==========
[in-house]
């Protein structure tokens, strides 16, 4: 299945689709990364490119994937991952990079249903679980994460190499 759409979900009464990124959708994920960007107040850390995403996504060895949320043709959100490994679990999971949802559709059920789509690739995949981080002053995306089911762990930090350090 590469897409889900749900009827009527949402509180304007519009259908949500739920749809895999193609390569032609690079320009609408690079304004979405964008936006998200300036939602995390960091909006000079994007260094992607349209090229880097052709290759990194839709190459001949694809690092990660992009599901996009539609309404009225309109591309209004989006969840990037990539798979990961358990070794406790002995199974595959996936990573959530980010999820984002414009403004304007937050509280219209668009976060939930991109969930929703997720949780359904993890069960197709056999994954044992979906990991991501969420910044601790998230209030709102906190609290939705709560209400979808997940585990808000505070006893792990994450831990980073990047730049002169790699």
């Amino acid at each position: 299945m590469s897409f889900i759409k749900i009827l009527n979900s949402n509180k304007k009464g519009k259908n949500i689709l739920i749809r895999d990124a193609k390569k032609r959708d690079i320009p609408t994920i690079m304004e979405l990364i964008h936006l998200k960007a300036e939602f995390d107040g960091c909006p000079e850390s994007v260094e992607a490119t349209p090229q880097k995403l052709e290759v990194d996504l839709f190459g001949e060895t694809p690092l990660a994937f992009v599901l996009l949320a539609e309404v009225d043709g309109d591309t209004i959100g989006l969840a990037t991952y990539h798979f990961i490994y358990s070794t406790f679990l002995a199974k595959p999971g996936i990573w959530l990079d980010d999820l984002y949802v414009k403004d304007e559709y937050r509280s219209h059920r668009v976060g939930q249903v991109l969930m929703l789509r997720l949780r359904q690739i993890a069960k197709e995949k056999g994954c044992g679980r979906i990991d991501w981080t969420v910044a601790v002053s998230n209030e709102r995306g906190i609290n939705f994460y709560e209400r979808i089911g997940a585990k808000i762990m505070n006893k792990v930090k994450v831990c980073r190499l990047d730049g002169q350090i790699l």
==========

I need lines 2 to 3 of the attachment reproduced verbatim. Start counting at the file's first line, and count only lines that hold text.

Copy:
């Protein structure tokens, strides 16, 4: 299945689709990364490119994937991952990079249903679980994460190499 759409979900009464990124959708994920960007107040850390995403996504060895949320043709959100490994679990999971949802559709059920789509690739995949981080002053995306089911762990930090350090 590469897409889900749900009827009527949402509180304007519009259908949500739920749809895999193609390569032609690079320009609408690079304004979405964008936006998200300036939602995390960091909006000079994007260094992607349209090229880097052709290759990194839709190459001949694809690092990660992009599901996009539609309404009225309109591309209004989006969840990037990539798979990961358990070794406790002995199974595959996936990573959530980010999820984002414009403004304007937050509280219209668009976060939930991109969930929703997720949780359904993890069960197709056999994954044992979906990991991501969420910044601790998230209030709102906190609290939705709560209400979808997940585990808000505070006893792990994450831990980073990047730049002169790699």
């Amino acid at each position: 299945m590469s897409f889900i759409k749900i009827l009527n979900s949402n509180k304007k009464g519009k259908n949500i689709l739920i749809r895999d990124a193609k390569k032609r959708d690079i320009p609408t994920i690079m304004e979405l990364i964008h936006l998200k960007a300036e939602f995390d107040g960091c909006p000079e850390s994007v260094e992607a490119t349209p090229q880097k995403l052709e290759v990194d996504l839709f190459g001949e060895t694809p690092l990660a994937f992009v599901l996009l949320a539609e309404v009225d043709g309109d591309t209004i959100g989006l969840a990037t991952y990539h798979f990961i490994y358990s070794t406790f679990l002995a199974k595959p999971g996936i990573w959530l990079d980010d999820l984002y949802v414009k403004d304007e559709y937050r509280s219209h059920r668009v976060g939930q249903v991109l969930m929703l789509r997720l949780r359904q690739i993890a069960k197709e995949k056999g994954c044992g679980r979906i990991d991501w981080t969420v910044a601790v002053s998230n209030e709102r995306g906190i609290n939705f994460y709560e209400r979808i089911g997940a585990k808000i762990m505070n006893k792990v930090k994450v831990c980073r190499l990047d730049g002169q350090i790699l």